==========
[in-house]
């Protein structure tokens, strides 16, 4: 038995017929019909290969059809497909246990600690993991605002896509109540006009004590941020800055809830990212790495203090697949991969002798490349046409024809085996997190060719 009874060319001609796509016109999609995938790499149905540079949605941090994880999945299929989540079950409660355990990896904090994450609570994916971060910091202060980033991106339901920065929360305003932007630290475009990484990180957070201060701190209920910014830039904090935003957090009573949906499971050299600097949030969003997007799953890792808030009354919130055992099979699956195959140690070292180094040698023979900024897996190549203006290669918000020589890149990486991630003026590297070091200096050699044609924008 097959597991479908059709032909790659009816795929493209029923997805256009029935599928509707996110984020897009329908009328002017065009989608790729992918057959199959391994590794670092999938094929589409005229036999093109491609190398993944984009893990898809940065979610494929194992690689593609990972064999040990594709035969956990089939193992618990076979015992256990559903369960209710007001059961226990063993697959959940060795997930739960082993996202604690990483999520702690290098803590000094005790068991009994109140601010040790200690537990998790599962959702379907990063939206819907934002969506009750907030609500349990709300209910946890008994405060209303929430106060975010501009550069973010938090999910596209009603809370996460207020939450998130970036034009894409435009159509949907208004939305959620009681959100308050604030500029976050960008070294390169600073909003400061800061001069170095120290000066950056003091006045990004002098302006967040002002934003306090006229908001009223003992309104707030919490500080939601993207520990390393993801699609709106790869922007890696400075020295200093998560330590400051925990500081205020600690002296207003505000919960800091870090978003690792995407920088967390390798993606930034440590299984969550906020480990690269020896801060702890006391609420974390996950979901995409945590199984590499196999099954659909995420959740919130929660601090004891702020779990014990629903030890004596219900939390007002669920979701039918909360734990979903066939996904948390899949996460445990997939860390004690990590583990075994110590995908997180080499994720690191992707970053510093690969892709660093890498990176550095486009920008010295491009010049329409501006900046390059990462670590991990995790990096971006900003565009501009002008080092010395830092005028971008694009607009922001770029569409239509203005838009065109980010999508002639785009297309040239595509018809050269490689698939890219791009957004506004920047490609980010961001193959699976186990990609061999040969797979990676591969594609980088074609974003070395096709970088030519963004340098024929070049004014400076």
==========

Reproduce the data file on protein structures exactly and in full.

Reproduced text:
[in-house]
């Protein structure tokens, strides 16, 4: 038995017929019909290969059809497909246990600690993991605002896509109540006009004590941020800055809830990212790495203090697949991969002798490349046409024809085996997190060719 009874060319001609796509016109999609995938790499149905540079949605941090994880999945299929989540079950409660355990990896904090994450609570994916971060910091202060980033991106339901920065929360305003932007630290475009990484990180957070201060701190209920910014830039904090935003957090009573949906499971050299600097949030969003997007799953890792808030009354919130055992099979699956195959140690070292180094040698023979900024897996190549203006290669918000020589890149990486991630003026590297070091200096050699044609924008 097959597991479908059709032909790659009816795929493209029923997805256009029935599928509707996110984020897009329908009328002017065009989608790729992918057959199959391994590794670092999938094929589409005229036999093109491609190398993944984009893990898809940065979610494929194992690689593609990972064999040990594709035969956990089939193992618990076979015992256990559903369960209710007001059961226990063993697959959940060795997930739960082993996202604690990483999520702690290098803590000094005790068991009994109140601010040790200690537990998790599962959702379907990063939206819907934002969506009750907030609500349990709300209910946890008994405060209303929430106060975010501009550069973010938090999910596209009603809370996460207020939450998130970036034009894409435009159509949907208004939305959620009681959100308050604030500029976050960008070294390169600073909003400061800061001069170095120290000066950056003091006045990004002098302006967040002002934003306090006229908001009223003992309104707030919490500080939601993207520990390393993801699609709106790869922007890696400075020295200093998560330590400051925990500081205020600690002296207003505000919960800091870090978003690792995407920088967390390798993606930034440590299984969550906020480990690269020896801060702890006391609420974390996950979901995409945590199984590499196999099954659909995420959740919130929660601090004891702020779990014990629903030890004596219900939390007002669920979701039918909360734990979903066939996904948390899949996460445990997939860390004690990590583990075994110590995908997180080499994720690191992707970053510093690969892709660093890498990176550095486009920008010295491009010049329409501006900046390059990462670590991990995790990096971006900003565009501009002008080092010395830092005028971008694009607009922001770029569409239509203005838009065109980010999508002639785009297309040239595509018809050269490689698939890219791009957004506004920047490609980010961001193959699976186990990609061999040969797979990676591969594609980088074609974003070395096709970088030519963004340098024929070049004014400076």